Resolution on variety use agreements spurs great debate at Sask Pulse Growers AGM

At Tuesday’s annual meeting of the Saskatchewan Pulse Growers Association, a resolution on variety use agreements, also sometimes referred to as trailing royalties, received a great deal of debate culminating in a very close vote.

Sask Pulse has a breeding agreement with the private plant breeding company Limagrain and royalties will be part of the future on new pulse crop varieties that are developed. This is a great departure from the 20 years that Sask Pulse funded royalty free variety development with the University’s Crop Development Centre.

A resolution presented to the Sask Pulse AGM called for pulse varieties funded by levy payers to not have variety use agreements attached. With a variety use agreement, producers can save their own seed, but they have to pay a fee each year they seed it. Many producers spoke both for and against variety use agreements. Those opposed argued that producers shouldn’t have to pay twice. They worry about seed costs escalating and producers losing control. Those in favour of variety use agreements, including present and past directors of Sask Pulse, argued that royalties are needed to attract the necessary work to address problems like root rot saying private companies would otherwise not be interested in relatively small acreage crops like lentils and peas.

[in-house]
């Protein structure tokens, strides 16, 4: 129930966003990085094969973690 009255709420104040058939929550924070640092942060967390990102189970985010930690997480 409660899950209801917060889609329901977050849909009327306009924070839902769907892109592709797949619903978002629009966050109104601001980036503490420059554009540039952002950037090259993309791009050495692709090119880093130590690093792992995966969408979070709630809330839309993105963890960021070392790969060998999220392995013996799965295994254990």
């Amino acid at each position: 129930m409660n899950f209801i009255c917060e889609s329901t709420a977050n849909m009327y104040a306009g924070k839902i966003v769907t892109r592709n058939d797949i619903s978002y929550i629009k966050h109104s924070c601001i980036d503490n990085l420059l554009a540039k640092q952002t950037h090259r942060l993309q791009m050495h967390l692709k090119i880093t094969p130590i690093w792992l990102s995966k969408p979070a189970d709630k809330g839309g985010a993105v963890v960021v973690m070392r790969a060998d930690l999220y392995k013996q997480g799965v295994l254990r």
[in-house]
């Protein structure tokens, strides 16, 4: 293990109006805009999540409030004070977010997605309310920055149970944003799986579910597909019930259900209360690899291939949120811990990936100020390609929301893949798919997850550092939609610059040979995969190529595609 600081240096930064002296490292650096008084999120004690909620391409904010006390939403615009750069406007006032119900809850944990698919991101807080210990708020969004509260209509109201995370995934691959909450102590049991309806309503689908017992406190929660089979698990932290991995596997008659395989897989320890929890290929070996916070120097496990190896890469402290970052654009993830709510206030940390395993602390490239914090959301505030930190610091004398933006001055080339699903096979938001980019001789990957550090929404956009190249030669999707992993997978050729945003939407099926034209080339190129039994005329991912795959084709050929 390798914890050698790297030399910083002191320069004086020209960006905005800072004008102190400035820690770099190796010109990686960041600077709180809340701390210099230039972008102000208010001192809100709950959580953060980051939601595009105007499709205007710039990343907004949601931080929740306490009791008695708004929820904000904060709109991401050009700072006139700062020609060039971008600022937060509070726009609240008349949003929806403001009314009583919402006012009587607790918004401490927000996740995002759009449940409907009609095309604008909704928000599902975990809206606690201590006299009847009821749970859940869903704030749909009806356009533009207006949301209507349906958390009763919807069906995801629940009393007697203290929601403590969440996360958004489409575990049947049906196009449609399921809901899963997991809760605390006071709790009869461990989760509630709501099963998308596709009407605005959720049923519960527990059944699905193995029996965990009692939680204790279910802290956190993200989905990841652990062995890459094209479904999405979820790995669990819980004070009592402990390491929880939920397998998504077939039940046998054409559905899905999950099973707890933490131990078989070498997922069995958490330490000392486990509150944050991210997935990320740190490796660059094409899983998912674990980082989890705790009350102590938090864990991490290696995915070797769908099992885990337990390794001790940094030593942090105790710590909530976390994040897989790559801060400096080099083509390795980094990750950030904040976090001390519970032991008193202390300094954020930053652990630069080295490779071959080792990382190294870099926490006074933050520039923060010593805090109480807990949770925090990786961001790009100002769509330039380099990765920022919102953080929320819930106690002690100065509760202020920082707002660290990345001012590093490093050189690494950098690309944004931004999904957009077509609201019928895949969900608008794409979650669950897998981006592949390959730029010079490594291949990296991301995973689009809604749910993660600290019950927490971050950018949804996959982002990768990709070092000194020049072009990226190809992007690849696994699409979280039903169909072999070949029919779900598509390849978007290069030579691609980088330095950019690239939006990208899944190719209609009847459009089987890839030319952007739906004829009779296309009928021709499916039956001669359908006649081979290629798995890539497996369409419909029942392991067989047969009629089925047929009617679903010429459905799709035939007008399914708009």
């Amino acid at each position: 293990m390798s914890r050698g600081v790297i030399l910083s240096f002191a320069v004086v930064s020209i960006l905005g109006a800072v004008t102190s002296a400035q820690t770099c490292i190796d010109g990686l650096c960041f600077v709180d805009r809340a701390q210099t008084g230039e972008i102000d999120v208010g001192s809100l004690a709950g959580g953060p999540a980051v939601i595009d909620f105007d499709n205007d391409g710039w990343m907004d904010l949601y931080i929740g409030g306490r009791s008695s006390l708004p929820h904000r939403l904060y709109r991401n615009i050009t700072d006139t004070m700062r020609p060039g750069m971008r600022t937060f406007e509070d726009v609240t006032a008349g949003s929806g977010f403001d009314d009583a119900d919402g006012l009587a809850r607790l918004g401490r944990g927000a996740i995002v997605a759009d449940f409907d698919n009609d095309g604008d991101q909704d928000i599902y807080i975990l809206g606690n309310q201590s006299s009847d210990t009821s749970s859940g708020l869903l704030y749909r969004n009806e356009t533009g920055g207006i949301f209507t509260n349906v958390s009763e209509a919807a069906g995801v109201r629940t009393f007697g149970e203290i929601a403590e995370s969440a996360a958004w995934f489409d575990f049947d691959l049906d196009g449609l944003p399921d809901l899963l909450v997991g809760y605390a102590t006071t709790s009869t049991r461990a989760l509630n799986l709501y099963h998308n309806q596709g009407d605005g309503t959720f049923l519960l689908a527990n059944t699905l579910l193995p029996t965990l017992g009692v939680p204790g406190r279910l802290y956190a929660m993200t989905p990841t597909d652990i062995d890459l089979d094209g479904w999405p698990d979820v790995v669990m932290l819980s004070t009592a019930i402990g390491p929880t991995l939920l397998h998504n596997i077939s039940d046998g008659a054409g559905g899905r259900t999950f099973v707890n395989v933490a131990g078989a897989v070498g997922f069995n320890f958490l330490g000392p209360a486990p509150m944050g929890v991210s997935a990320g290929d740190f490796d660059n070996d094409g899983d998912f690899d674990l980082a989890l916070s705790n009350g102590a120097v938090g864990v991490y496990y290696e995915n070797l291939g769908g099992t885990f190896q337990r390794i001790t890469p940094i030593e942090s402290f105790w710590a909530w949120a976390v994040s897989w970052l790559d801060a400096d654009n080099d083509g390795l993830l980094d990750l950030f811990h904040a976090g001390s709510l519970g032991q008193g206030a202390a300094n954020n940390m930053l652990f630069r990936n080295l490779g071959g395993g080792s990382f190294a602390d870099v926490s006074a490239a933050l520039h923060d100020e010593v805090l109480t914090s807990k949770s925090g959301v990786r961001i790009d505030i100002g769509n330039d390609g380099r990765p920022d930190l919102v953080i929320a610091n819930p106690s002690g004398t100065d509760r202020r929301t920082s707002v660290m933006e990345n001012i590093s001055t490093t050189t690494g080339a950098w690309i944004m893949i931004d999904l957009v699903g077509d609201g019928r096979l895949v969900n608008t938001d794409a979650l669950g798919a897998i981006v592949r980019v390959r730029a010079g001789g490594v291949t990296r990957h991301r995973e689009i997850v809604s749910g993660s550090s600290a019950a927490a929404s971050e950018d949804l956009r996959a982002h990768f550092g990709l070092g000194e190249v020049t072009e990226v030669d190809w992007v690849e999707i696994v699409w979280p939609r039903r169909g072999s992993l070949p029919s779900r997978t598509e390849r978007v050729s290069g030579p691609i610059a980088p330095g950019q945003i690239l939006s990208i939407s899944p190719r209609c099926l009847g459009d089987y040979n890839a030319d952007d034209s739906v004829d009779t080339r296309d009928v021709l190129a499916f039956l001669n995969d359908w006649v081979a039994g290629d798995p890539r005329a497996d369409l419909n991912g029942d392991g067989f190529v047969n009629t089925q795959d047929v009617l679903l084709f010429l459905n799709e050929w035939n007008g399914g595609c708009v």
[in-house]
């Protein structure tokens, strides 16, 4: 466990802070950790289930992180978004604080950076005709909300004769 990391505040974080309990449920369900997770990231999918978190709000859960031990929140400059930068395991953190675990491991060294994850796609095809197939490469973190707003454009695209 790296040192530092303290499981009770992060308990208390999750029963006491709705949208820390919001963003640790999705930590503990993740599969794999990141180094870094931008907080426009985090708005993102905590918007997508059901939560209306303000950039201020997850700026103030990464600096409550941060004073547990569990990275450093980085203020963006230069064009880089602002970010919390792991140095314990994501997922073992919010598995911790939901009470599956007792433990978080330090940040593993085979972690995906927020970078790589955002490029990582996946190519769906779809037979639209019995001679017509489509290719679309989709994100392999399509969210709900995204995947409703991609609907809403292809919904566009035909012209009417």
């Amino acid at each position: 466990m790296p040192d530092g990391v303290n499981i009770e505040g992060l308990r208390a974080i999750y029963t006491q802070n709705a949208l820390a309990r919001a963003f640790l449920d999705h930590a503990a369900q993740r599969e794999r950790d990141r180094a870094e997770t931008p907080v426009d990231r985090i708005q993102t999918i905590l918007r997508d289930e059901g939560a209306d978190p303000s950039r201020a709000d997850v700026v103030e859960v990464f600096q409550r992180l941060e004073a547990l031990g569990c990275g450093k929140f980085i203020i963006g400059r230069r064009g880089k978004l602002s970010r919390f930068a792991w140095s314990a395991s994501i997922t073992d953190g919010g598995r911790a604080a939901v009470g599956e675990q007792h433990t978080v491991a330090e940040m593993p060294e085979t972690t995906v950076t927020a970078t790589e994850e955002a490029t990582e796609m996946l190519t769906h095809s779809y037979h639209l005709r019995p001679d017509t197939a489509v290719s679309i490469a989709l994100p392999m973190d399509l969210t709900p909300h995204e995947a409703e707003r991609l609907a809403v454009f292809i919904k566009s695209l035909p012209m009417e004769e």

They also noted that existing varieties will continue to be royalty free and producers can chose whether new varieties are worth the extra cost. When it came to a vote, the resolution opposing variety use agreements was lost, but it was close with 53 per cent voting against the resolution.

More from 620 CKRM